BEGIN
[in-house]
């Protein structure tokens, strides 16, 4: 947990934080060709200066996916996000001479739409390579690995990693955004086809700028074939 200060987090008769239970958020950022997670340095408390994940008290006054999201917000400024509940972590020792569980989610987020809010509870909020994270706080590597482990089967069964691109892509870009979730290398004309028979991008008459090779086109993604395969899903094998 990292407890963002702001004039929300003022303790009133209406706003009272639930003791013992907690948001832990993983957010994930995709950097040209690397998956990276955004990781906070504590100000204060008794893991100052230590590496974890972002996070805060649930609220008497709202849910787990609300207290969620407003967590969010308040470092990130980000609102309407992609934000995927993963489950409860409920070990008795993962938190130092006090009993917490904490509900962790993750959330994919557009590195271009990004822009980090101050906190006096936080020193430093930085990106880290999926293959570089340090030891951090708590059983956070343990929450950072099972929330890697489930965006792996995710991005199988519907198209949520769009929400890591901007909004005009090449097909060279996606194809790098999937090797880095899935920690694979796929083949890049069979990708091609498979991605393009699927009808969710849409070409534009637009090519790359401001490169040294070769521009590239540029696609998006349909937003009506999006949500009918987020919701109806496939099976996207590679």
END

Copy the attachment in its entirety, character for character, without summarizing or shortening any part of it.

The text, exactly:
[in-house]
């Protein structure tokens, strides 16, 4: 947990934080060709200066996916996000001479739409390579690995990693955004086809700028074939 200060987090008769239970958020950022997670340095408390994940008290006054999201917000400024509940972590020792569980989610987020809010509870909020994270706080590597482990089967069964691109892509870009979730290398004309028979991008008459090779086109993604395969899903094998 990292407890963002702001004039929300003022303790009133209406706003009272639930003791013992907690948001832990993983957010994930995709950097040209690397998956990276955004990781906070504590100000204060008794893991100052230590590496974890972002996070805060649930609220008497709202849910787990609300207290969620407003967590969010308040470092990130980000609102309407992609934000995927993963489950409860409920070990008795993962938190130092006090009993917490904490509900962790993750959330994919557009590195271009990004822009980090101050906190006096936080020193430093930085990106880290999926293959570089340090030891951090708590059983956070343990929450950072099972929330890697489930965006792996995710991005199988519907198209949520769009929400890591901007909004005009090449097909060279996606194809790098999937090797880095899935920690694979796929083949890049069979990708091609498979991605393009699927009808969710849409070409534009637009090519790359401001490169040294070769521009590239540029696609998006349909937003009506999006949500009918987020919701109806496939099976996207590679």